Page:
3. Not recycling ink cartridges at Staples ($3 for something that would otherwise wind up in a landfill?  Works for me.)
  4. Paying for parking at a meter or a lot when there is ample free street parking nearby
  5. Skipping the complimentary breakfast at a hotel
  6. Ignoring routine maintenance (car, house, spouse) in the short-term so it costs you much more (engine overhaul, new furnace, jewelry) in the long-term.
  7. Putting way too many stamps on an envelope (related to introductory above)
  8. Buying the enormous package of some perishable item at a warehouse club because it’s SO much less per serving . . . then throwing half the thing out after you realize you have enough mayonnaise to eat said condiment at every meal for 6 months.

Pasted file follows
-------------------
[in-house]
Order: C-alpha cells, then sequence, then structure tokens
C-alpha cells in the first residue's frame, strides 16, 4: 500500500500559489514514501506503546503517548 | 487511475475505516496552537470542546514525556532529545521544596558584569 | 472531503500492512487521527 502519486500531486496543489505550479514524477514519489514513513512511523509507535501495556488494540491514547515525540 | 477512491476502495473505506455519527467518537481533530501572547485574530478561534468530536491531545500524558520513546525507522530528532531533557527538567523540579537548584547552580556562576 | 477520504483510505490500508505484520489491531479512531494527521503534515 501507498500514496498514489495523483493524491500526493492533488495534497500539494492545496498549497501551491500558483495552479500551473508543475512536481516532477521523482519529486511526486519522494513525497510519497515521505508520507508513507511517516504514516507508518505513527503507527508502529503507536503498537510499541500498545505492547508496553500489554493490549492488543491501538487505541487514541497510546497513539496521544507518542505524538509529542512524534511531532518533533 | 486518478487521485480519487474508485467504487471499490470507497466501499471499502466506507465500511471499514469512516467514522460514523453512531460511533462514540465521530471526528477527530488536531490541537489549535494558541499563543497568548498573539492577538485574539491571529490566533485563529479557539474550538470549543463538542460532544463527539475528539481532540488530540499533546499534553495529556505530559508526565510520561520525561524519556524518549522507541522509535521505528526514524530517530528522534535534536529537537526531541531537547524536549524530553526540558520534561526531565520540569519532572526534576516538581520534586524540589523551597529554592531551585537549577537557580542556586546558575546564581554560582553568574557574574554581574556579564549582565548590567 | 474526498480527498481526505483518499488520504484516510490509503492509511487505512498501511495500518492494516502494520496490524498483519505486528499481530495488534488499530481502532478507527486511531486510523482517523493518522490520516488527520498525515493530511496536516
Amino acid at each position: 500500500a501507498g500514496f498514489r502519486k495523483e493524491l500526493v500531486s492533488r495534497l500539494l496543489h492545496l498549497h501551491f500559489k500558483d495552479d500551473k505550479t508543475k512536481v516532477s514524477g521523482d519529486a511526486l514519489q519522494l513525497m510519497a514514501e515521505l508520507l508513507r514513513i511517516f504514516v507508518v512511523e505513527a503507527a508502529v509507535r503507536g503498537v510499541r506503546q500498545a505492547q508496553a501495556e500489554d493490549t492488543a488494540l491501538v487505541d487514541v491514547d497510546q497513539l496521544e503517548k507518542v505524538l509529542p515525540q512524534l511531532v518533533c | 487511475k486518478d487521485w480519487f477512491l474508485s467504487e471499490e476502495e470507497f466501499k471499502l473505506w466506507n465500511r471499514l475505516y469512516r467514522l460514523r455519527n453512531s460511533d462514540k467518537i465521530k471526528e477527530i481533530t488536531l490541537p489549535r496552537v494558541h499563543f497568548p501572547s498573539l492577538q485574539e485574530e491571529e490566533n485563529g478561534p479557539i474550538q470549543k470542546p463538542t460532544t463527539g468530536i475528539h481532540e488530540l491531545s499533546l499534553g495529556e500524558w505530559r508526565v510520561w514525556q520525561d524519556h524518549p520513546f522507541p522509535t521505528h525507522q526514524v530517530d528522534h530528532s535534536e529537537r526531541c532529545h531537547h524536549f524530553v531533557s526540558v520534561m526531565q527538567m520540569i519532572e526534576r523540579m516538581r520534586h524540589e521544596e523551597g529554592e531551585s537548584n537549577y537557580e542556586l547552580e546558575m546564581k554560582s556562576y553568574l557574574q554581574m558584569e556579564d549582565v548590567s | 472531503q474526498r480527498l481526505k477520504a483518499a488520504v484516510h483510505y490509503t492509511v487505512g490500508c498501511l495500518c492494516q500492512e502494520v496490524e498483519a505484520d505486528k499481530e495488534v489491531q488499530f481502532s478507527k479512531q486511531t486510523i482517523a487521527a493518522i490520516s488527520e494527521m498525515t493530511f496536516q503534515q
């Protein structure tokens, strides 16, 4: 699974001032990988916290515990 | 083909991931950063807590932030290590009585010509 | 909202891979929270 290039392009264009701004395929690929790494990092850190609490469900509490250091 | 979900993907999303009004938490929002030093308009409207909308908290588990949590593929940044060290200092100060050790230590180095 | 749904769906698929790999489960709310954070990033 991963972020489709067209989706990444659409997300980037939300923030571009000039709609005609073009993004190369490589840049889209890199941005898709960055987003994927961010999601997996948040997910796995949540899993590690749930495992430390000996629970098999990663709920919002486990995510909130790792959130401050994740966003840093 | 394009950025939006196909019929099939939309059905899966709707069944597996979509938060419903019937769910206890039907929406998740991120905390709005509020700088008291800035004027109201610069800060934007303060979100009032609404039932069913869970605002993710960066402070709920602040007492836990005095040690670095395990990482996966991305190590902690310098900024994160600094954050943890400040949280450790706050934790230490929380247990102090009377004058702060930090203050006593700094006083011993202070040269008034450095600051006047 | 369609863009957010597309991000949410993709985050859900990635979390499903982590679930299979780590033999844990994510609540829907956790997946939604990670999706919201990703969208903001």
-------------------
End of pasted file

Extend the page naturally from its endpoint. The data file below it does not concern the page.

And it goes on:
9. Paying sticker price for a car to avoid the inherent conflict and uncomfortable situations sure to arise
  10. Saying “yes” to the $4.00 extended warranty on a $15.00 set of workout gloves (I was offered this yesterday.)

What can you add to this list of stupid and careless ways to waste money?

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This is post #450 on this blog.

You: I can’t believe it.

Me neither.

Gary: And you still haven’t sold the suckers anything.

They’re not suckers, Gary.

Gary: To you, maybe.

Just trying to teach, man.

Gary: Good luck with that.

It’s going rather well.

You: I’d agree.

Thanks, but before we get overconfident, take a look at the CBS News video below which had my jaw wide open for a couple of minutes.  This was news to me. To you?  Got an easier way to make a few bucks and destroy somebody’s life?

Gary: No comment.